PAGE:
Photographer: Annie Schlechter/Annie Schlechter
Photographer: Annie Schlechter/Annie Schlechter

New York Behind Closed Doors: A Peek Into a City’s Eclectic Living Rooms

Writer Polly Devlin and photographer Annie Schlechter are fascinated by the ways New Yorkers fill their small living spaces with art, books, furniture, and treasures. In their new book, New York: Behind Closed Doors, they document the bold, colorful personalities behind 24 homes in the city.
Paul Rudolph's “Modulightor”
Paul Rudolph's “Modulightor”

This 58th Street townhouse and commercial space was designed by the late architect Paul Rudolph, with two upper floors and a roof deck added later by an acolyte. Currently, the top three floors are occupied by Ernst Wagner, a protector of Rudolph's legacy. Here, in one of the building's many light-filled rooms that open to the outside, wheeled furniture designed by Rudolph strikes a metallic contrast to lush plant life.

Photographer: Annie Schlechter

Artist Jane Rosenblum’s Dining Room
Artist Jane Rosenblum’s Dining Room

The table in the foreground, with its dazzling fragments of glass that reflect the colors of the rest of the room, was designed by furniture maker Daniel Clément. The chandelier was found by Rosenblum in Miami, and the artworks on the walls are by Alan Turner (left of the fireplace), Frank Stella (right of the fireplace, on bottom) and Bruce Connor (right of the fireplace, top). Assorted taxidermy, collectibles, and candles cover most of the surfaces in the room.

Photographer: Annie Schlechter

Hamish Bowles’s Book-Filled Salon
Hamish Bowles’s Book-Filled Salon

Something to read, anyone? In the peripatetic Vogue contributor’s library, eclectic furniture such as a reupholstered Récamier sofa, a marble top Louis XV table, and an 1850s gesso slipper chair play second fiddle to endless stacks and shelves of books Bowles has collected in a life of writing, fashion, and travel. The green-and-gold wall paneling is by Studio Peregalli.

Photographer: Annie Schlechter

Robert Littman and Sully Bonnelly’s Office
Robert Littman and Sully Bonnelly’s Office

A work by Agnes Martin, with her elegant simple lines, hangs in dialogue with shelves filled with white and cream flower pots. The table is by Piero Fornasetti, the chair is by Verner Panton, and the plexiglass cube on the right is a work by Larry Bell. Elsewhere, the couple’s serene apartment serves as a showcase for more colorful art by Olafur Eliasson, David Hockney, and Carl Andre.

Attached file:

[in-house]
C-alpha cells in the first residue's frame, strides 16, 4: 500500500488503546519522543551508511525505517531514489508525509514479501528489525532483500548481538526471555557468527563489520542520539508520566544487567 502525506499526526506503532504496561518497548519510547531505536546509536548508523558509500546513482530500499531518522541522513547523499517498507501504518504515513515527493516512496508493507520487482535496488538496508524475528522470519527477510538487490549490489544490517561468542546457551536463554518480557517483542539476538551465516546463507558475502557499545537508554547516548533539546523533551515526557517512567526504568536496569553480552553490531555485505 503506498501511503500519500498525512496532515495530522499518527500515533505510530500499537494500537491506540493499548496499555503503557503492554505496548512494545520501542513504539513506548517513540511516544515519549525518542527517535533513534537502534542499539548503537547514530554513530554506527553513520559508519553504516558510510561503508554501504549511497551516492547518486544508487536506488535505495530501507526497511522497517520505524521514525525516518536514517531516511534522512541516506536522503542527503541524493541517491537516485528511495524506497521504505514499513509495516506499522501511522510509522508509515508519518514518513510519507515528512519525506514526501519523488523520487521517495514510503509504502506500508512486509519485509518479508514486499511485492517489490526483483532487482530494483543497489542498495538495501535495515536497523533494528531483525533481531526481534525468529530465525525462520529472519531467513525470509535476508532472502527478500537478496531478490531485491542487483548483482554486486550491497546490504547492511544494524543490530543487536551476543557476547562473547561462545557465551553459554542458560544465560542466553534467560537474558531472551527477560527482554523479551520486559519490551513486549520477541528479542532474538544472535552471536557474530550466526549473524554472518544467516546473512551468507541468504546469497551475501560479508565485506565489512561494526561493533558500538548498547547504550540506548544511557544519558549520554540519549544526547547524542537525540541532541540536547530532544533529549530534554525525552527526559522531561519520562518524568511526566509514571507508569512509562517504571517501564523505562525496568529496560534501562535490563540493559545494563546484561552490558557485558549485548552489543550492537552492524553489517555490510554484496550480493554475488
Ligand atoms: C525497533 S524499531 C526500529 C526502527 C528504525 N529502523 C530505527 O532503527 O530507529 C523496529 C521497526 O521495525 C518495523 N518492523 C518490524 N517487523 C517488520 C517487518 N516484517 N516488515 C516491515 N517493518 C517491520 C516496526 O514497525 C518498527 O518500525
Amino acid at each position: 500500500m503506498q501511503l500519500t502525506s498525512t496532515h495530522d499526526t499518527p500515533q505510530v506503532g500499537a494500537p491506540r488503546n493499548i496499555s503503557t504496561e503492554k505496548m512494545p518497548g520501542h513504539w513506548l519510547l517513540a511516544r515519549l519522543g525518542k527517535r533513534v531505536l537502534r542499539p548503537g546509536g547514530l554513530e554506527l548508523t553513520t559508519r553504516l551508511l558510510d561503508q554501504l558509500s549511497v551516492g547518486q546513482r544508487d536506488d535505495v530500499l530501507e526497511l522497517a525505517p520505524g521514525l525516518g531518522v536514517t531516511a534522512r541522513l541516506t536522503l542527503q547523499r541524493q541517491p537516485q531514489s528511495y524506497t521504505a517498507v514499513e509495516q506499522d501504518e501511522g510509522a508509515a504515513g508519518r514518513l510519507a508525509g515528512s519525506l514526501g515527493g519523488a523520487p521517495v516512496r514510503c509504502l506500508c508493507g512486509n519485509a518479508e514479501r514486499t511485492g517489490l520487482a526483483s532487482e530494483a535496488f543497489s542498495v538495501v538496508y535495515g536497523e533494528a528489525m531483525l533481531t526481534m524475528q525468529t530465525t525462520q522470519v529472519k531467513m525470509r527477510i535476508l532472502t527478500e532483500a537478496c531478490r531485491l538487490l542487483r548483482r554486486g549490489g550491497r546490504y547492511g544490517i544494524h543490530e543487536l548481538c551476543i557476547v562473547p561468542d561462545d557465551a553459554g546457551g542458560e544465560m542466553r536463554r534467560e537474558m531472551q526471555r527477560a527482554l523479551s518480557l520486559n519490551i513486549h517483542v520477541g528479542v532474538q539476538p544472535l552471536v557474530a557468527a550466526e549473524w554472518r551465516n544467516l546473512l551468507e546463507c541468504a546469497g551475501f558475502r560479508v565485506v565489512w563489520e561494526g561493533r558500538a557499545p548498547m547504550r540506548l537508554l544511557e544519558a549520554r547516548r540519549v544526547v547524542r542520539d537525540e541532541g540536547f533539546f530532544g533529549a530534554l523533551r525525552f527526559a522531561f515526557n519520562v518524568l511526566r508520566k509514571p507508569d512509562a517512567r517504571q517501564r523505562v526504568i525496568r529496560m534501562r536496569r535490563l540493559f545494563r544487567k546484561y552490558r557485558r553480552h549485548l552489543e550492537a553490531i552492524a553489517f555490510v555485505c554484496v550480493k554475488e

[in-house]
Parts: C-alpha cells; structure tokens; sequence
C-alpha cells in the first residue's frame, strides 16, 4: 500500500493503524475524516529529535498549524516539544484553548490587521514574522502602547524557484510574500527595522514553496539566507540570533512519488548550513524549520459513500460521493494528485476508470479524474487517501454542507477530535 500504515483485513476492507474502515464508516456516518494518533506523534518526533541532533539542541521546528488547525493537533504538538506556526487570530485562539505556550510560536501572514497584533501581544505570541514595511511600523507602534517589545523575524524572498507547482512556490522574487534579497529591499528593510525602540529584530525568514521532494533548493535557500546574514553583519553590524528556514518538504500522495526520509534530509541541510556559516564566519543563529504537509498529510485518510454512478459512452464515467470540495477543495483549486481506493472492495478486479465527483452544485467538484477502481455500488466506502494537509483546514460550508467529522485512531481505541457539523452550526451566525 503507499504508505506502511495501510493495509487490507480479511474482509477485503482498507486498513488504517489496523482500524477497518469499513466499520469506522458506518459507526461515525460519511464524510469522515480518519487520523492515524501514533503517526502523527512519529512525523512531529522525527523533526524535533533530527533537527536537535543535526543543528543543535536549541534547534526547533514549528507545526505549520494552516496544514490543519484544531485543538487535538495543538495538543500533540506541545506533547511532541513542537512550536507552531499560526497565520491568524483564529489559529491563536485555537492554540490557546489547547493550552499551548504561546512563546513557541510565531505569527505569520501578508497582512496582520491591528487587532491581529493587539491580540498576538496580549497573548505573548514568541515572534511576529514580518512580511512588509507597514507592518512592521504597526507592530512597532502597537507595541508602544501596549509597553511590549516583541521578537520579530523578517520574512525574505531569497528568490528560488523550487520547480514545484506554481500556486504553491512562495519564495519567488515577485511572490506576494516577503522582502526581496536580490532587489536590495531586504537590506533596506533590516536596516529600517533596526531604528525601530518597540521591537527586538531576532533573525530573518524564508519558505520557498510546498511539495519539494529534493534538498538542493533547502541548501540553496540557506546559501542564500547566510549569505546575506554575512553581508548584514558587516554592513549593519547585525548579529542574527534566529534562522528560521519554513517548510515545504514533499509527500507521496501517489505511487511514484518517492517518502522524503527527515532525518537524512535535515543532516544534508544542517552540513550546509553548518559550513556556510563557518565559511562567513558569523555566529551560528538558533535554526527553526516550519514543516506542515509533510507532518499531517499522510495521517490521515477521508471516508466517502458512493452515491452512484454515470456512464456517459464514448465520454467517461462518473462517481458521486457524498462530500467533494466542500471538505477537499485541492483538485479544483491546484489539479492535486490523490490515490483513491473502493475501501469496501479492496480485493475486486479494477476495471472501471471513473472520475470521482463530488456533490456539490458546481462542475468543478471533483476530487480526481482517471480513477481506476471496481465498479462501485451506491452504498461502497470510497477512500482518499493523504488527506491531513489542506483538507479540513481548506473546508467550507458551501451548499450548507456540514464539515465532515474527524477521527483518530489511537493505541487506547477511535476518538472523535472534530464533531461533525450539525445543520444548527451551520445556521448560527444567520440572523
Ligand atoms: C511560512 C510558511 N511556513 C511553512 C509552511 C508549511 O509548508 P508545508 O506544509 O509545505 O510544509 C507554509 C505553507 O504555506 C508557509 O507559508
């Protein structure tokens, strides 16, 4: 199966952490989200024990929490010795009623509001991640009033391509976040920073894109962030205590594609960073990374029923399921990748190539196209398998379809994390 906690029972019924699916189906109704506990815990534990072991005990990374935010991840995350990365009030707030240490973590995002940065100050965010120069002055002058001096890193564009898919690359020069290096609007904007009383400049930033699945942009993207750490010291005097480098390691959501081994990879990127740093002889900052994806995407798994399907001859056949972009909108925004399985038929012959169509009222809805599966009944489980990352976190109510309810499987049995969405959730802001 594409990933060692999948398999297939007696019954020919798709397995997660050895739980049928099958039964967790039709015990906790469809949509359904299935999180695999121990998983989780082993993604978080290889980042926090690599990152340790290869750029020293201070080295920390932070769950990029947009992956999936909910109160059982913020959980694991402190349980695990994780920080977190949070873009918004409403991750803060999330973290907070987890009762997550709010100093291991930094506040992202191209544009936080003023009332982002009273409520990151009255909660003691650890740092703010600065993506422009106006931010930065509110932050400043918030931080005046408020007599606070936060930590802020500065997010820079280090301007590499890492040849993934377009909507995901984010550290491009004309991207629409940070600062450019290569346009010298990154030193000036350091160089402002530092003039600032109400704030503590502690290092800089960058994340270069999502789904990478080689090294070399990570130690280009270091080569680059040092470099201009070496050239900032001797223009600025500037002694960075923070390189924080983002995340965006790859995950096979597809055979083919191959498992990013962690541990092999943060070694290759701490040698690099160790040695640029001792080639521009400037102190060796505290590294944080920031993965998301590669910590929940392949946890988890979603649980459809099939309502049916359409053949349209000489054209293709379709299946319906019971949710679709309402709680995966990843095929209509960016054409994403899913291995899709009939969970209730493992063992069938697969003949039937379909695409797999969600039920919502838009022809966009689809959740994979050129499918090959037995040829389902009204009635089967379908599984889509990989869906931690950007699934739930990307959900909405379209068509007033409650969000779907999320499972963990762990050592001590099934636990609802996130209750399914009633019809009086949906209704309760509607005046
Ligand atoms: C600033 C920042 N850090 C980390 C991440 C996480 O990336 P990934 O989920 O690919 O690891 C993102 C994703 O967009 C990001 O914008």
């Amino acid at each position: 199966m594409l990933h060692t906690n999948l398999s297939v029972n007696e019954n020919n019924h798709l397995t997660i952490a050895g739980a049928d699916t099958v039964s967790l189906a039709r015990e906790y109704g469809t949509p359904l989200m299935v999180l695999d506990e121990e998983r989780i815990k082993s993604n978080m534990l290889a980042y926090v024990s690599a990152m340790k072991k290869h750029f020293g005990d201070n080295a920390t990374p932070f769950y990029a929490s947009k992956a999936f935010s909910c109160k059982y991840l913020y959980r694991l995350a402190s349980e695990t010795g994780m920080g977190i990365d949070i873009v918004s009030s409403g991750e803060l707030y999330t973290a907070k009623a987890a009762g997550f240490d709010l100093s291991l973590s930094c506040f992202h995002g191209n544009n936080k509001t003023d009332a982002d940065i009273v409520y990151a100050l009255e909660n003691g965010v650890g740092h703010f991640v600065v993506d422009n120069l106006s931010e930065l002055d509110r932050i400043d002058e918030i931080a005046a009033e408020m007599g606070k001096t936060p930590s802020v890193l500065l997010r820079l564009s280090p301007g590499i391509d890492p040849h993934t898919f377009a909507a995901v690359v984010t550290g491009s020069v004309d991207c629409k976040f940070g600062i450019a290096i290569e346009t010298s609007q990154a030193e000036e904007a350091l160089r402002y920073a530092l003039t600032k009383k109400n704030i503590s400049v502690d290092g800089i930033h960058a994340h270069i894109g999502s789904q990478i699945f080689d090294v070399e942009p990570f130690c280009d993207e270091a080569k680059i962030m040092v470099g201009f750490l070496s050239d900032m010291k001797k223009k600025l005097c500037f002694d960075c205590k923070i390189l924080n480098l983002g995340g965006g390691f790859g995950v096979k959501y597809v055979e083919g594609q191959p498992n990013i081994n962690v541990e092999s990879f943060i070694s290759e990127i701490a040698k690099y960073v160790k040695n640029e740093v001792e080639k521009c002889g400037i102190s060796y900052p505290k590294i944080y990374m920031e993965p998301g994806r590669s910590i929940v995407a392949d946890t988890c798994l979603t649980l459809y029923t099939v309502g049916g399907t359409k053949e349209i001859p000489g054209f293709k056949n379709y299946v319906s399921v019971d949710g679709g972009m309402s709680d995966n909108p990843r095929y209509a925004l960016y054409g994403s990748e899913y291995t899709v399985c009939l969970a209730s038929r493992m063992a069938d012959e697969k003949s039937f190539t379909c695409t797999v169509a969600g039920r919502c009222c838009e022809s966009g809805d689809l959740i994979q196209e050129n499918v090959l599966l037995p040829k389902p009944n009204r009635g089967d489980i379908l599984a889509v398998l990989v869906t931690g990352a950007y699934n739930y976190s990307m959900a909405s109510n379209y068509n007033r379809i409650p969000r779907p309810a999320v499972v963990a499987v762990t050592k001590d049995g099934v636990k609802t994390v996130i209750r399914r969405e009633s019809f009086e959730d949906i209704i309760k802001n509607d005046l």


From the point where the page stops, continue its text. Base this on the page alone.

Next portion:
Photographer: Annie Schlechter

Louise Grunwald’s Romantic Dining Room
Louise Grunwald’s Romantic Dining Room

Deep brown lacquer is not a choice for dining room walls that many people would make. But famed hostess Grunwald oversaw the applications of eight layers of the coloring to achieve this rich tone, which serves as a dramatic backdrop to 19th-century green leather chairs and a rare Chamberlain Worchester porcelain dinner service in a similar hue. The Albert Hadley mirror screen in the corner gives dimension and space to the room, and the two paintings by Alexandre-François Desportes add a sense of gravitas.

Photographer: Annie Schlechter

Susan Sheehan’s Brownstone Parlor
Susan Sheehan’s Brownstone Parlor

According to Devlin, the book’s writer, the exterior of this Union Square-adjacent townhouse is almost as ornate as the sculptural interior. Gallerist Susan Sheehan has filled her home with art by such artists as Willem de Kooning, David Hockney, and Jasper Johns; she has also carpeted her walls with oddities such as tiles made by Victorian ceramic artist William De Morgan (you can see them here, on the wall through the archway). On the right, the gold-painted wall panels are actually segments of 1940s wallpaper that Sheehan found at a flea market.

Photographer: Annie Schlechter

Kenneth Jay Lane’s Jewel-Box Parlor
Kenneth Jay Lane’s Jewel-Box Parlor

Who says a brown-walled room has to be dark? Octogenarian jeweler-to-the-stars Kenneth Jay Lane has created a gleaming, dizzying combination of textures and colors in the salon of his Park Avenue apartment. Animal prints meet museum-quality paintings and marble busts—the one on the fireplace mantle has been loaned to the Met—all underneath plasterwork original to the room.

Photographer: Annie Schlechter

New York: Behind Closed Doors

The book is available now from Gibbs Smith and on Amazon.com.

Photographer: Annie Schlechter

New York: Behind Closed Doors